[Coral-List] Endangered species status will be considered for 82 corals

Douglas Fenner dfenner at blueskynet.as
Fri Feb 12 03:34:02 EST 2010

The U.S. National Marine Fisheries Service (NMFS) section of NOAA has decided that the petition to list 83 species of corals as either threatened or endangered, had sufficient information supporting listing 82 of those species, such that it will make a full review of their status.  One species (Oculina varicosa) was ruled not to have been sufficiently supported and will not be reviewed.
     The petition was submitted by the Center for Biological Diversity, and can be downloaded from their website at www.biologicaldiversity.org  Do a search on "coral" (upper right) to find the petition.
      The petition was primarily based on the paper in Science that a third of reef corals have elevated risk of extinction:
Carpenter, K. E., Abrar M., Aeby G., Aronson R., Bruckner A., Delbeek C., DeVantier L., Edgar G., Edwards A., Fenner, D. and 29 others.  2008.  One third of reef building corals face elevated extinction risk from climate change and local impacts.  Science 321: 560-563.

      The petition makes the argument that these corals are endangered in large part because of climate change.
      NMFS has a year from the original filing date (Oct 09) to make a final decision.  They are asking for submissions of information on these corals.  Submissions must be made by April 12.  A full explanation of the ruling and the request for submissions, where to send submissions and the deadline, are all in an article in a U.S. government publication, the "Federal Register" Vol 75, No. 27, Feb 10, 2010, p. 6616.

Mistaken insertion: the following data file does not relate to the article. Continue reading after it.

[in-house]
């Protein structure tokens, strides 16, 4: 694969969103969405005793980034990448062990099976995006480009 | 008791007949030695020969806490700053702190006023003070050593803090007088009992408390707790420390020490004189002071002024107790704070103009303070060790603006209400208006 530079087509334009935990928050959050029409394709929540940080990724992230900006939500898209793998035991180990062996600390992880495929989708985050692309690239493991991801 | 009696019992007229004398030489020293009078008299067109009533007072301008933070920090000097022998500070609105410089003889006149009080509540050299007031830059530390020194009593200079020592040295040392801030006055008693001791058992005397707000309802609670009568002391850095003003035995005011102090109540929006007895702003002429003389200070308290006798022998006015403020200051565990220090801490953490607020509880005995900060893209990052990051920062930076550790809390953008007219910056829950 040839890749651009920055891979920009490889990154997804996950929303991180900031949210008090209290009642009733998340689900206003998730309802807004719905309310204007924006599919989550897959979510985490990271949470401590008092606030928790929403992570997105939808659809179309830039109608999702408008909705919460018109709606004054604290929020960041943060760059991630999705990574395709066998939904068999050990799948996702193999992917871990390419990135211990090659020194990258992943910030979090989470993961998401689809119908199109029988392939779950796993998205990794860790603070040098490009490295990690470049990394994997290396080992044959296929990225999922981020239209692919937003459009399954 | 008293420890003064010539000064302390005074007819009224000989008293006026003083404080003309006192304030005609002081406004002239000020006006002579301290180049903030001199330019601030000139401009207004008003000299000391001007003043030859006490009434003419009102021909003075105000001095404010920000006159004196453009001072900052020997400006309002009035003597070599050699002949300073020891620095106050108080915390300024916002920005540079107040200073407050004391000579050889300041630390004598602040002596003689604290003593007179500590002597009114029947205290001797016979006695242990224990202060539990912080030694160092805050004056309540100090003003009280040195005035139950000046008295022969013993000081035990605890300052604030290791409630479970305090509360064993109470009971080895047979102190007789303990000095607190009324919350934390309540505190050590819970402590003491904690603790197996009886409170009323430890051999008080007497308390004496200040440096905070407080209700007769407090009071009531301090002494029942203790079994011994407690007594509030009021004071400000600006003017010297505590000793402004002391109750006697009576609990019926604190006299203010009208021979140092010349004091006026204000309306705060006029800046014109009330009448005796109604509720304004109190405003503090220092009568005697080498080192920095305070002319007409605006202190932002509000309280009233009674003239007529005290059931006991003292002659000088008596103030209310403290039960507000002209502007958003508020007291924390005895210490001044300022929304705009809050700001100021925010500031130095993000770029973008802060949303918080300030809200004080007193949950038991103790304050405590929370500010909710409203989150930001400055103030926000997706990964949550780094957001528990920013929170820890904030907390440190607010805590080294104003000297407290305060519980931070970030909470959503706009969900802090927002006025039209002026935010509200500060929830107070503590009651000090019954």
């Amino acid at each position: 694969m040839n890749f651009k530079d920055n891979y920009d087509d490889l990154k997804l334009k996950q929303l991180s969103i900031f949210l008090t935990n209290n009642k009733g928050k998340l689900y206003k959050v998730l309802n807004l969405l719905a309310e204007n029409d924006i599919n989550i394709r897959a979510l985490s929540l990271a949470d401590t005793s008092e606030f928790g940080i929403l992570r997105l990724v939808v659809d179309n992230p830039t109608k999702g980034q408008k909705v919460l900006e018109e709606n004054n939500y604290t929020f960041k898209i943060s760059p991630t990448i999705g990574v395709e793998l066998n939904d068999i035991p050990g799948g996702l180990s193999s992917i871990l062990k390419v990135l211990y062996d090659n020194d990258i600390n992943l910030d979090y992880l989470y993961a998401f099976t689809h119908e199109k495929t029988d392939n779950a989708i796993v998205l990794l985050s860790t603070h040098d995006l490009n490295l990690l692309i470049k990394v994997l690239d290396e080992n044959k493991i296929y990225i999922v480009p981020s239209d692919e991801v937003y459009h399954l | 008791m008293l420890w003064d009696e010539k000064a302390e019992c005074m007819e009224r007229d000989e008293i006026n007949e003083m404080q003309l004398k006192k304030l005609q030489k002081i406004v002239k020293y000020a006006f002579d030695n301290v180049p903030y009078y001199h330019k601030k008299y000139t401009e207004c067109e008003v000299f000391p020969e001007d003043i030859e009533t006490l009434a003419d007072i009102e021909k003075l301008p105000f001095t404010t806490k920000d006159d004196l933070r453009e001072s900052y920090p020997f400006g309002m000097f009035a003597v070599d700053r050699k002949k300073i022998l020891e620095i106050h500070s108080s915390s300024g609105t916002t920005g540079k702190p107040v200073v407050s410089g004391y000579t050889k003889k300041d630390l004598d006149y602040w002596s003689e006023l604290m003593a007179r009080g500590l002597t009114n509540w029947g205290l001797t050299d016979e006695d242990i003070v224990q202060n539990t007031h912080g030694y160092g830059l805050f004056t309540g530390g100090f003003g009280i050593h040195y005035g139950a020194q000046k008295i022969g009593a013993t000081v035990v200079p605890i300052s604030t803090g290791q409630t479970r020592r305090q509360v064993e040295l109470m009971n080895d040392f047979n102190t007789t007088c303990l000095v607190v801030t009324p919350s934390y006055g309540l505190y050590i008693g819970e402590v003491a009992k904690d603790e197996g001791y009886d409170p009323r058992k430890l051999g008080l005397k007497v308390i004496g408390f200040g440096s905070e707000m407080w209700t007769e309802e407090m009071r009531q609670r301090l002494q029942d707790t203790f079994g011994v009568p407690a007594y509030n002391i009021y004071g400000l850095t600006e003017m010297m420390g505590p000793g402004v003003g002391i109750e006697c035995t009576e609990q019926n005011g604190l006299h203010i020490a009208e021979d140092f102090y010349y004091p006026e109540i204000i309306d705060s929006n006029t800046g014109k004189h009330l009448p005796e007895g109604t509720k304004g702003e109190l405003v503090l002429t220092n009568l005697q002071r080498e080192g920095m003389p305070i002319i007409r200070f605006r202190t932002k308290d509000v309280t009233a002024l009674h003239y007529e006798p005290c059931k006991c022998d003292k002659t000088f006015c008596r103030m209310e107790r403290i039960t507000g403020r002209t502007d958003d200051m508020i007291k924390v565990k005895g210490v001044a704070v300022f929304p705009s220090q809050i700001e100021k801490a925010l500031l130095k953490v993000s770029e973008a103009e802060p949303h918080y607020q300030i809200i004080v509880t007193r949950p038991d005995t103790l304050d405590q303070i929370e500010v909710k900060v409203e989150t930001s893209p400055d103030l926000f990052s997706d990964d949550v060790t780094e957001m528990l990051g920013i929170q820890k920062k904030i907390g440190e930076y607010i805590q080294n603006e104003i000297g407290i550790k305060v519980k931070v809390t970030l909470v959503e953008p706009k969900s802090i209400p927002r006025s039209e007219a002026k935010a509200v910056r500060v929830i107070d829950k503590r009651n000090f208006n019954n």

To view this article in the Federal Register, go to  http://www.gpoaccess.gov/fr/retrieve.html   then click on 2010, and enter page number 6616 at the bottom.  That will bring up the first page, and you can then go to the second page, etc.

Douglas Fenner
Dept Marine & Wildlife Resources
American Samoa

Are the World's Coral Reefs on Death Row??

The video of a speech by Charlie Veron to the Royal Society can be watched at: https://www.zsl.org/science/news/join-our-campaign-to-save-the-worlds-coral,1209,AR.html

Veron, J.E.N., Hoegh-Guldberg, O., et al.  2009.  The coral reef crisis: The critical importance of <350 ppm CO2.  Marine Pollution Bulletin 58: 1428-1436.  (open access)

Veron, J.E.N.  2008.  Mass extinctions and ocean acidification: biological constraints on geological dilemmas.  Coral Reefs 27: 459-472.    (selected best paper of the year by the journal)

Veron, J.E.N.  2008.  A Reef in Time, the Great Barrier Reef from beginning to end.  Harvard University Press, Cambridge, Mass.  289 pp.

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